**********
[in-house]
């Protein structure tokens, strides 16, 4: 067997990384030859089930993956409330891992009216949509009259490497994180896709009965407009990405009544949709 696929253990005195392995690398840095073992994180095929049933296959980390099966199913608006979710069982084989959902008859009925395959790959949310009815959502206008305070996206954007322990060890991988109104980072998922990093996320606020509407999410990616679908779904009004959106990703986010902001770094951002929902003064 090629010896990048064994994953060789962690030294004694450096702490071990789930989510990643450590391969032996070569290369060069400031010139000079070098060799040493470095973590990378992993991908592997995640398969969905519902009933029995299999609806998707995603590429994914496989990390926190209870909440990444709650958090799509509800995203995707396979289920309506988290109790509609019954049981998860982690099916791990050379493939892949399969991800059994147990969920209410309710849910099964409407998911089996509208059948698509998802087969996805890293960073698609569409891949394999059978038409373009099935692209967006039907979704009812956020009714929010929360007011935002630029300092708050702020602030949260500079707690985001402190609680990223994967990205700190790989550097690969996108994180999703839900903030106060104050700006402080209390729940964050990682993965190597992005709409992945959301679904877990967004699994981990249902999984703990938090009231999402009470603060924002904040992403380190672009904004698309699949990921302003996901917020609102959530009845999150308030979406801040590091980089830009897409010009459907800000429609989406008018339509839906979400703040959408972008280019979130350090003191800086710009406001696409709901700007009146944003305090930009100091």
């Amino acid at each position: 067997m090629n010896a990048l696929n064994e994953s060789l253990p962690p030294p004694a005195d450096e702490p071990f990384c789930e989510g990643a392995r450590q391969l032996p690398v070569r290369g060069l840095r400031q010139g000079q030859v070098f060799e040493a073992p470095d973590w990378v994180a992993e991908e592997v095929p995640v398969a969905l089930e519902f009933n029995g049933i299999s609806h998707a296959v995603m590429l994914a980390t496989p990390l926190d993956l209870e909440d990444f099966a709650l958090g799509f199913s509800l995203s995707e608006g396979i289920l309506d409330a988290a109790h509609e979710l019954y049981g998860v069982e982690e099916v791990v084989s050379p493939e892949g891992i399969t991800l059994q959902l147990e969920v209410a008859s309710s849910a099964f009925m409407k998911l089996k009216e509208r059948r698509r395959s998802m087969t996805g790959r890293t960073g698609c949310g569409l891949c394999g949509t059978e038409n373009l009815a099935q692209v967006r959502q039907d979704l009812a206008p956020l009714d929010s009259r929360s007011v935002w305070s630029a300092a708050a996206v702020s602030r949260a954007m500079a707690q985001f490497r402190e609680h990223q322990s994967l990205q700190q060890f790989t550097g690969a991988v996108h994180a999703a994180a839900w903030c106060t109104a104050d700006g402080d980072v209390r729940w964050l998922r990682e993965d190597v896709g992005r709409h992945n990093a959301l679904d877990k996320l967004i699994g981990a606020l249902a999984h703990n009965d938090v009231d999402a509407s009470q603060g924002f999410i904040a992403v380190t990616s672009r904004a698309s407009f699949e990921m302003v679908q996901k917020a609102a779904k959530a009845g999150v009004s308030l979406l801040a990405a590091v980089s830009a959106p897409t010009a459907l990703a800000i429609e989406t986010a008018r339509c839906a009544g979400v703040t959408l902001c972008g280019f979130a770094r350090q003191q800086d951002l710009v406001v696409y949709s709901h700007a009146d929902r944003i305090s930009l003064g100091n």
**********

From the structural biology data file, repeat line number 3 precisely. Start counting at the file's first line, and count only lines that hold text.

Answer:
């Amino acid at each position: 067997m090629n010896a990048l696929n064994e994953s060789l253990p962690p030294p004694a005195d450096e702490p071990f990384c789930e989510g990643a392995r450590q391969l032996p690398v070569r290369g060069l840095r400031q010139g000079q030859v070098f060799e040493a073992p470095d973590w990378v994180a992993e991908e592997v095929p995640v398969a969905l089930e519902f009933n029995g049933i299999s609806h998707a296959v995603m590429l994914a980390t496989p990390l926190d993956l209870e909440d990444f099966a709650l958090g799509f199913s509800l995203s995707e608006g396979i289920l309506d409330a988290a109790h509609e979710l019954y049981g998860v069982e982690e099916v791990v084989s050379p493939e892949g891992i399969t991800l059994q959902l147990e969920v209410a008859s309710s849910a099964f009925m409407k998911l089996k009216e509208r059948r698509r395959s998802m087969t996805g790959r890293t960073g698609c949310g569409l891949c394999g949509t059978e038409n373009l009815a099935q692209v967006r959502q039907d979704l009812a206008p956020l009714d929010s009259r929360s007011v935002w305070s630029a300092a708050a996206v702020s602030r949260a954007m500079a707690q985001f490497r402190e609680h990223q322990s994967l990205q700190q060890f790989t550097g690969a991988v996108h994180a999703a994180a839900w903030c106060t109104a104050d700006g402080d980072v209390r729940w964050l998922r990682e993965d190597v896709g992005r709409h992945n990093a959301l679904d877990k996320l967004i699994g981990a606020l249902a999984h703990n009965d938090v009231d999402a509407s009470q603060g924002f999410i904040a992403v380190t990616s672009r904004a698309s407009f699949e990921m302003v679908q996901k917020a609102a779904k959530a009845g999150v009004s308030l979406l801040a990405a590091v980089s830009a959106p897409t010009a459907l990703a800000i429609e989406t986010a008018r339509c839906a009544g979400v703040t959408l902001c972008g280019f979130a770094r350090q003191q800086d951002l710009v406001v696409y949709s709901h700007a009146d929902r944003i305090s930009l003064g100091n």